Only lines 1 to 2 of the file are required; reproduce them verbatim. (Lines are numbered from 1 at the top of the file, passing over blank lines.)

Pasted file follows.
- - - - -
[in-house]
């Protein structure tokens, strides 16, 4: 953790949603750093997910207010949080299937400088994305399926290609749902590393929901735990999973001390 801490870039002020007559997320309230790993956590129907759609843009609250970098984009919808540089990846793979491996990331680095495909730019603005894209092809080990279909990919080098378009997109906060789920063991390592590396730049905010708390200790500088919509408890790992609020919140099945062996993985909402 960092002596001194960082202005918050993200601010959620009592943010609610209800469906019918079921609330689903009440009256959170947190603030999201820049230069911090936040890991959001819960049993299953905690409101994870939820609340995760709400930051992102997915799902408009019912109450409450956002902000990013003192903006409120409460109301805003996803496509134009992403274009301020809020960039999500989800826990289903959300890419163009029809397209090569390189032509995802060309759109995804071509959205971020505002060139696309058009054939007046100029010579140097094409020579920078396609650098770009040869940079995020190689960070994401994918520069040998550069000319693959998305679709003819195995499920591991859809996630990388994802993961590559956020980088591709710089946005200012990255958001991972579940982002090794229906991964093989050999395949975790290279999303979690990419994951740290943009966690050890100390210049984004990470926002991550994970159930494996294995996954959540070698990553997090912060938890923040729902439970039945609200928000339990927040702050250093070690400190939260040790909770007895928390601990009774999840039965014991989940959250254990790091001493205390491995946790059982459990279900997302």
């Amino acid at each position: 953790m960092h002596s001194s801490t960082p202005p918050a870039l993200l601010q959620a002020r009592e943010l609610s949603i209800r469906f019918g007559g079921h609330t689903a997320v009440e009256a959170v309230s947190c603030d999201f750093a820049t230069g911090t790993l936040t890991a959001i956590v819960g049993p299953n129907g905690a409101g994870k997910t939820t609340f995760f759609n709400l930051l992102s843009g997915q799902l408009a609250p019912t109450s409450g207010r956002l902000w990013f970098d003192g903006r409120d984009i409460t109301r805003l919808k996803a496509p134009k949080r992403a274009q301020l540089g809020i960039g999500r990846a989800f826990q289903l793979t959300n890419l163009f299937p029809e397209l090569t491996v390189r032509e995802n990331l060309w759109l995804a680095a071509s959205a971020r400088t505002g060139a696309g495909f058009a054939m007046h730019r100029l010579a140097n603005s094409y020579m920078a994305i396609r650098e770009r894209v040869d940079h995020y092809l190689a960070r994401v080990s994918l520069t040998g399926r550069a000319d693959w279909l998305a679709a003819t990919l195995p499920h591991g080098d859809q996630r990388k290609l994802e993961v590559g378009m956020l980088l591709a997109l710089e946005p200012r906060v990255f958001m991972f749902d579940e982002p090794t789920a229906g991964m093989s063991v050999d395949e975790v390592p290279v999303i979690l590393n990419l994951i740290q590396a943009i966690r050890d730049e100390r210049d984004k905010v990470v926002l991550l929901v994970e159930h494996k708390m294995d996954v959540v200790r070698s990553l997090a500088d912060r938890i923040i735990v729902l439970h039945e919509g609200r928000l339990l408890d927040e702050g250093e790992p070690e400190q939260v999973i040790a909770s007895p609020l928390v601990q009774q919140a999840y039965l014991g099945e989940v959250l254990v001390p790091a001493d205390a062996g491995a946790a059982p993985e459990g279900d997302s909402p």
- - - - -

[in-house]
């Protein structure tokens, strides 16, 4: 953790949603750093997910207010949080299937400088994305399926290609749902590393929901735990999973001390 801490870039002020007559997320309230790993956590129907759609843009609250970098984009919808540089990846793979491996990331680095495909730019603005894209092809080990279909990919080098378009997109906060789920063991390592590396730049905010708390200790500088919509408890790992609020919140099945062996993985909402 960092002596001194960082202005918050993200601010959620009592943010609610209800469906019918079921609330689903009440009256959170947190603030999201820049230069911090936040890991959001819960049993299953905690409101994870939820609340995760709400930051992102997915799902408009019912109450409450956002902000990013003192903006409120409460109301805003996803496509134009992403274009301020809020960039999500989800826990289903959300890419163009029809397209090569390189032509995802060309759109995804071509959205971020505002060139696309058009054939007046100029010579140097094409020579920078396609650098770009040869940079995020190689960070994401994918520069040998550069000319693959998305679709003819195995499920591991859809996630990388994802993961590559956020980088591709710089946005200012990255958001991972579940982002090794229906991964093989050999395949975790290279999303979690990419994951740290943009966690050890100390210049984004990470926002991550994970159930494996294995996954959540070698990553997090912060938890923040729902439970039945609200928000339990927040702050250093070690400190939260040790909770007895928390601990009774999840039965014991989940959250254990790091001493205390491995946790059982459990279900997302």